I am so used to being in a tent now, with fresh (sometimes cold) air flowing through - it’s just so cosy wrapped up like a wiggly worm, as Charlie calls it, in our sleeping bags. It was quiet in the Underground Motel, and black as anything of course, but I tossed and turned for ages and then woke up at 4.30am. You know when you wake up and you are just AWAKE. I had words spinning through my brain and wanted to get up and write things down. I lay there for an hour and then went ‘bugger the kids and their sleep in’ and got to work. They weren’t impressed as they gradually awoke about 6am grunting sounds of disapproval.
It was so nice not to have to pack up tents or race off anywhere, so we lounged around, had a complimentary breakfast at the motel. I can’t say enough good things about this place - the lady who works here, Mercy, even did my washing. I was quite happy to do it by myself using their machine, but she threw it in for me and dried everything in between loads of sheets and towels. She is an absolute worker bee, haven’t seen her relax for a minute. Pocket rocket to the max and a little legend.
We rode our bikes down the hill (the Underground Motel is a bit of a walk from town, but it’s very quiet) and into the main drag, off to see the Umoona Mine Tour. It was a lovely civilised guided tour, led by the fabulous 81 year old Rudy, who regaled us with tales of his mining days and stories of his late wife. “She was the one who knew everything,” he said. “When she died, I had no idea where anything was, or when anyone’s birthday was; I was lost.” Seriously, I wanted to give the guy a hug. He’d obviously had a hard physical life and we all had a laugh when he rolled his eyes about modern day miners whinging about their equipment or expenses. The guy used a pickaxe for god’s sake. Another legend.
Toby, my teenager, bought an opal necklace for his *ahem* ‘best friend’ back home. This guy is on it. I haz taught him well. We rode the bikes back and hung out in the motel: cooking tacos, writing journals, organising the now clean washing (woop - how exciting are clean clothes!?), before heading out again to the Old Timers Mine, which I preferred in a way. It was really great for Charlie, who had a little booklet to follow around and find out new information. He loved his helmet and the demonstration of the blower, where massive rocks on the palm of his hand whizzed up the chute of the best vacuum cleaner in the world. He was ecstatic. The guide for the demo loved the look on his face and asked him why he wasn’t in school. When he found out the kids had three months off, he jumped back, mock shocked, and Charlie giggled. “3 months!! Well, I hope that every single day of your trip….(dramatic pause)…you tell your mum how cool she is!”. I’ll take that, with a side of pie thanks. Both mines were really interesting, very educational and I recommend both. Charlie went noodling for opals out the front afterwards and put a very plain old rock-looking ‘opal’ into a little baggie to keep.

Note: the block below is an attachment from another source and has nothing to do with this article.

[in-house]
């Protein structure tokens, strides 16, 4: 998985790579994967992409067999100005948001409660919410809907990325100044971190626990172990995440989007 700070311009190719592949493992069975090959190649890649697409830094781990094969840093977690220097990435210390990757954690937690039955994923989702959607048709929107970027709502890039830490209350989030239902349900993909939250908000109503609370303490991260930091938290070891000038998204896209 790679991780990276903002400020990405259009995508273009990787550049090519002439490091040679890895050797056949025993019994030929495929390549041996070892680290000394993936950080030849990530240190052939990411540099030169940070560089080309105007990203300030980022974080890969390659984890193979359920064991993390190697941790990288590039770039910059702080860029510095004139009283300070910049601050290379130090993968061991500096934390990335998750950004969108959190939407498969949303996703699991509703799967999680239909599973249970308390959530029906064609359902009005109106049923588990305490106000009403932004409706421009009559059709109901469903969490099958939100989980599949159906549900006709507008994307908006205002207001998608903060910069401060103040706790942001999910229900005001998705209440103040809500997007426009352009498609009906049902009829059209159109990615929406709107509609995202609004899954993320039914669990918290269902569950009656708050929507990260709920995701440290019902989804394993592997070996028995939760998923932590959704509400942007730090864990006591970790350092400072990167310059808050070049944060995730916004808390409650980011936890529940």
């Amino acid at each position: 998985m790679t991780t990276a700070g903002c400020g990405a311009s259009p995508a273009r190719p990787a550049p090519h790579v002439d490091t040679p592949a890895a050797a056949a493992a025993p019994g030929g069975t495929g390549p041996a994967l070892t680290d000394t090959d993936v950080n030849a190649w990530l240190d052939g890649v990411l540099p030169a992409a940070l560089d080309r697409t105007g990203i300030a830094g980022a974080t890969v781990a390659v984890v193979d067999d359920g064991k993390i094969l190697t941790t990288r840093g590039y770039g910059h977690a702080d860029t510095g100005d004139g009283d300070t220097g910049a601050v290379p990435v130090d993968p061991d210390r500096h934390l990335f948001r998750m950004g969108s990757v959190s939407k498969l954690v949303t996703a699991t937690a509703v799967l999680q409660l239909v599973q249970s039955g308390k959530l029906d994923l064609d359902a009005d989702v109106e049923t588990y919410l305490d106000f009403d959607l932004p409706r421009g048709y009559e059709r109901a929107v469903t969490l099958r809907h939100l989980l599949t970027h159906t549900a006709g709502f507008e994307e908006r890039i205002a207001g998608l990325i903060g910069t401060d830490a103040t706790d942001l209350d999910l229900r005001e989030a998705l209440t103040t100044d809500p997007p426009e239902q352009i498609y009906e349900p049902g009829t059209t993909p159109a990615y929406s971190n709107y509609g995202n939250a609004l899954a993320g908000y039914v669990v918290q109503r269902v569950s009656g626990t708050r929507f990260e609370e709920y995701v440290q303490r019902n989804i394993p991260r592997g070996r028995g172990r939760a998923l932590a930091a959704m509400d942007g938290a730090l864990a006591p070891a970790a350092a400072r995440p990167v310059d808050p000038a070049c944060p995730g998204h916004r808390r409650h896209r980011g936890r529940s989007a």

But the afternoon was just beginning. With a quick visit to the Info Centre, we paid for our permit to go out to the Breakaways for sunset. I simply cannot recommend doing this enough. I really think it’s essential if you are coming to Coober Pedy as a tourist. We drove out on part of the Oodnadatta Track, a red dirt road stretching into the distance. Turning left at the Dog Fence, one of the longest fences in the world, we drove into the sunset, barely able to see the track ahead, which gave it an even more eerie feeling. Until one car came the other way, I felt like we were the only people on earth, discovering this for the first time.
The formations were incredible, especially in the changing light of sunset. Coming up onto the tabletop at the lookout, we were surrounded by tourists doing the same thing. Everyone was arriving to watch the light change the colours on the landscape. I chatted to a few tourists from the UK and took their photo (they seem to think I’m possibly sort of okay at photography, with this big DSLR round my neck. I’ll take their word for it…). We drove back at dusk, following a stream of cars heading back to town, the plumes of dust kicked up and fanned out by the wind. I definitely found a fraction of that peace out here, watching the colours change on the landscape tonight. Little baby steps of utopia.